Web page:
In 2020 we will feature extraordinary works of writing by recent Ranch guests. Each piece focuses on The Ranch and moments of personal insight, observation, or awareness.
by Katie Connolly
Edited by Kathleen Flinn
My Aunt Maureen used to attend every funeral in town. This was in 1940s in Annagry, Ireland. She was just 7-years-old when this began. She would cry. She would say, “I am sorry for your loss.” She would shake hands with the other mourners.
I think she already understood what I have just recently come to know. Heartbreak, while certainly about loss, is also about the opportunity to heal and to do something positive. Now, more than ever, we need to look for those opportunities in our lives.
Looking up at Alex’s Oak Tree from the hot tub in Flores, the setting is heartbreakingly beautiful. I can’t help but wonder, does Deborah thinks of her boy when she sees that majestic tree perched above the ranch? Has enough time passed to blunt the pain that will never leave her? Or has time, resilience and the beauty of what she and others have created replaced her pain with peace?
A recent tragedy in my town has shown me the power of recovery, endurance and heartbreaking beauty in the face of adversity. Let’s be clear. “A recent tragedy” is a very sanitized way to refer to a 19-year-old girl with a catastrophic brain injury. One moment, she was standing by her broken-down car and calling 911 for help. The next, fate picked her to be in the path of an under-age marijuana-impaired driver. The result: eight hours of emergency brain surgery, stroke, paralysis on her left side and speech center damage.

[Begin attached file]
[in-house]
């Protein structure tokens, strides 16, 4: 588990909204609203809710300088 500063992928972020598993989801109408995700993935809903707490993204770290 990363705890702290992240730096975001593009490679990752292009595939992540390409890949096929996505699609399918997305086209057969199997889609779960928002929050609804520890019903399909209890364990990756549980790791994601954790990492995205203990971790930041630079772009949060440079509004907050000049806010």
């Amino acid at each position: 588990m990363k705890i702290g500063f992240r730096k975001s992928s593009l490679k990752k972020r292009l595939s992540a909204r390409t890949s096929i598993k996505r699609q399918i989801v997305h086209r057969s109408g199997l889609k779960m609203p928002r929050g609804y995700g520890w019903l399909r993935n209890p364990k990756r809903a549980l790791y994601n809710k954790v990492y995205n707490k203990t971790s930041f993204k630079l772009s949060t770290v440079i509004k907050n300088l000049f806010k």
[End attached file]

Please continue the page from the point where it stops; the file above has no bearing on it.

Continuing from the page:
You’d be within your rights to see only the worst in this scenario. But I’m reminded that even in the worst situations, we should look for the beauty that exists or that we can create.
Seeing the best in this accident has been readily apparent: a family mobilizing their resources with fierce love and commitment; “prayer warriors” united in faith meeting at 9 p.m. every night to send healing prayers, never doubting God’s plan; a local community donating money and buying “Khali Strong” wrist bands to wear proudly; businesses holding raffles; individuals using a GoFundMe.com page to raise $200,000 to defray medical expenses; and even an apartment in Boston near the rehab donated for the family’s use. That’s in addition to food being made, housecleaning being done, dogs being taken on walks and kind people remembering all the little things that need to be taken care of as her parents support a rehab staff fighting hard for their daughter’s recovery.
Just to be clear, I am not a person with God in my life. But I see how their faith in God has sustained them. Frankly, it would be great comfort to have a God. But instead, I respectfully translate their faith in God’s love as the awesome power of positive thinking. Of course, I keep this to myself in their presence. A philosophical debate on this point would be cruel and unnecessary. Instead, I’m drawn to the strength and resilience they exhibit. I see the immense beauty in it, even light of evident suffering.
What we hold in common is positivity. Together we will triumph over this tragedy. I do believe that. The human mind is an amazing thing. I think that if the conscious mind is convinced that something is possible then the subconscious mind will work to heal and make it happen. We, all of us together, can change the future by changing our attitudes. We are not powerless. We can pivot from the worst conditions and do remarkable life-changing work.
People want to be enlarged; we want to be called upon to do a little more than what ordinary life usually requires. Witnessing this accident has reminded me of that. This is a lesson we should remember even before tragedy occurs. We can choose to be more human, more generous, more giving. To be our own creators of beautiful gardens, painted pictures, touching songs, political or environmental movements, and kindness of all sorts. It takes courage. It takes hope. It takes belief that we can make a positive lasting impact in the face of loss.
That is the faith I choose.
Love to write?
Anyone who enjoys putting words on paper finds great inspiration at Rancho La Puerta. Join us during Writers’ Retreat Week, August 8, 2020. Celebrated authors Kathleen Flynn, Rita Jacobs, Ph.D, and Les Standiford will be presenting.